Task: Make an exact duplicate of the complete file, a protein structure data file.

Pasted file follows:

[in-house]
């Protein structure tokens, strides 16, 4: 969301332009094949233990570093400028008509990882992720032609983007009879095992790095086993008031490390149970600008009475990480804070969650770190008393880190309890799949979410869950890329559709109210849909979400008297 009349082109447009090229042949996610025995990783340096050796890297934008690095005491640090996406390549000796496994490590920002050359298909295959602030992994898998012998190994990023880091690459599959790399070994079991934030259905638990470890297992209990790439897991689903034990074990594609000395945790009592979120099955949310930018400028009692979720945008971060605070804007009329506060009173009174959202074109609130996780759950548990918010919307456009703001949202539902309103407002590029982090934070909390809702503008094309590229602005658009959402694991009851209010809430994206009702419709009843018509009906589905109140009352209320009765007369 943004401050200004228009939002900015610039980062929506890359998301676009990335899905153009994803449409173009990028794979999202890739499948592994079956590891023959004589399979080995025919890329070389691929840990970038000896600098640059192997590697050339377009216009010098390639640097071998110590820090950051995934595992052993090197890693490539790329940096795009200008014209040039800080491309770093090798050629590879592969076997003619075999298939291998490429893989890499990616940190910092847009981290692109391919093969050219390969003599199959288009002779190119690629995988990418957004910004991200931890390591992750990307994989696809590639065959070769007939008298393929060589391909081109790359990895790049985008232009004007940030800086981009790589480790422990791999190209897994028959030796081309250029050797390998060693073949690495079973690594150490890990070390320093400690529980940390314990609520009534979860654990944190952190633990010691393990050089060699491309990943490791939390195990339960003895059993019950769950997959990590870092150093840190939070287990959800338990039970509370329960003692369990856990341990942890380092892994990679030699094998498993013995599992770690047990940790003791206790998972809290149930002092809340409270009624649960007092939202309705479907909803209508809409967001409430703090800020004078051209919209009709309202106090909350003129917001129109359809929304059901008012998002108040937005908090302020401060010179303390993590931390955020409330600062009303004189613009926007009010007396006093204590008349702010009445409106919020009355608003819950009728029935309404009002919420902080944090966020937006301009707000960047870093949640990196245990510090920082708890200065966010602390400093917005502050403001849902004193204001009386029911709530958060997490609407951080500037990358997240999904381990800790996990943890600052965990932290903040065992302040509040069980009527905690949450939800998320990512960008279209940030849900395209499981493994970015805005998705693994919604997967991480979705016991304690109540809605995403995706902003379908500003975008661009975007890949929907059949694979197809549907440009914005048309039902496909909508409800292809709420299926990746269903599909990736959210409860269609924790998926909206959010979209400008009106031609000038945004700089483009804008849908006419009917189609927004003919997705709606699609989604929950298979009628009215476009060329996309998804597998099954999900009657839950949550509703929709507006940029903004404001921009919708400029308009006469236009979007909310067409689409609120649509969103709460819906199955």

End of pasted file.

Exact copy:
[in-house]
């Protein structure tokens, strides 16, 4: 969301332009094949233990570093400028008509990882992720032609983007009879095992790095086993008031490390149970600008009475990480804070969650770190008393880190309890799949979410869950890329559709109210849909979400008297 009349082109447009090229042949996610025995990783340096050796890297934008690095005491640090996406390549000796496994490590920002050359298909295959602030992994898998012998190994990023880091690459599959790399070994079991934030259905638990470890297992209990790439897991689903034990074990594609000395945790009592979120099955949310930018400028009692979720945008971060605070804007009329506060009173009174959202074109609130996780759950548990918010919307456009703001949202539902309103407002590029982090934070909390809702503008094309590229602005658009959402694991009851209010809430994206009702419709009843018509009906589905109140009352209320009765007369 943004401050200004228009939002900015610039980062929506890359998301676009990335899905153009994803449409173009990028794979999202890739499948592994079956590891023959004589399979080995025919890329070389691929840990970038000896600098640059192997590697050339377009216009010098390639640097071998110590820090950051995934595992052993090197890693490539790329940096795009200008014209040039800080491309770093090798050629590879592969076997003619075999298939291998490429893989890499990616940190910092847009981290692109391919093969050219390969003599199959288009002779190119690629995988990418957004910004991200931890390591992750990307994989696809590639065959070769007939008298393929060589391909081109790359990895790049985008232009004007940030800086981009790589480790422990791999190209897994028959030796081309250029050797390998060693073949690495079973690594150490890990070390320093400690529980940390314990609520009534979860654990944190952190633990010691393990050089060699491309990943490791939390195990339960003895059993019950769950997959990590870092150093840190939070287990959800338990039970509370329960003692369990856990341990942890380092892994990679030699094998498993013995599992770690047990940790003791206790998972809290149930002092809340409270009624649960007092939202309705479907909803209508809409967001409430703090800020004078051209919209009709309202106090909350003129917001129109359809929304059901008012998002108040937005908090302020401060010179303390993590931390955020409330600062009303004189613009926007009010007396006093204590008349702010009445409106919020009355608003819950009728029935309404009002919420902080944090966020937006301009707000960047870093949640990196245990510090920082708890200065966010602390400093917005502050403001849902004193204001009386029911709530958060997490609407951080500037990358997240999904381990800790996990943890600052965990932290903040065992302040509040069980009527905690949450939800998320990512960008279209940030849900395209499981493994970015805005998705693994919604997967991480979705016991304690109540809605995403995706902003379908500003975008661009975007890949929907059949694979197809549907440009914005048309039902496909909508409800292809709420299926990746269903599909990736959210409860269609924790998926909206959010979209400008009106031609000038945004700089483009804008849908006419009917189609927004003919997705709606699609989604929950298979009628009215476009060329996309998804597998099954999900009657839950949550509703929709507006940029903004404001921009919708400029308009006469236009979007909310067409689409609120649509969103709460819906199955």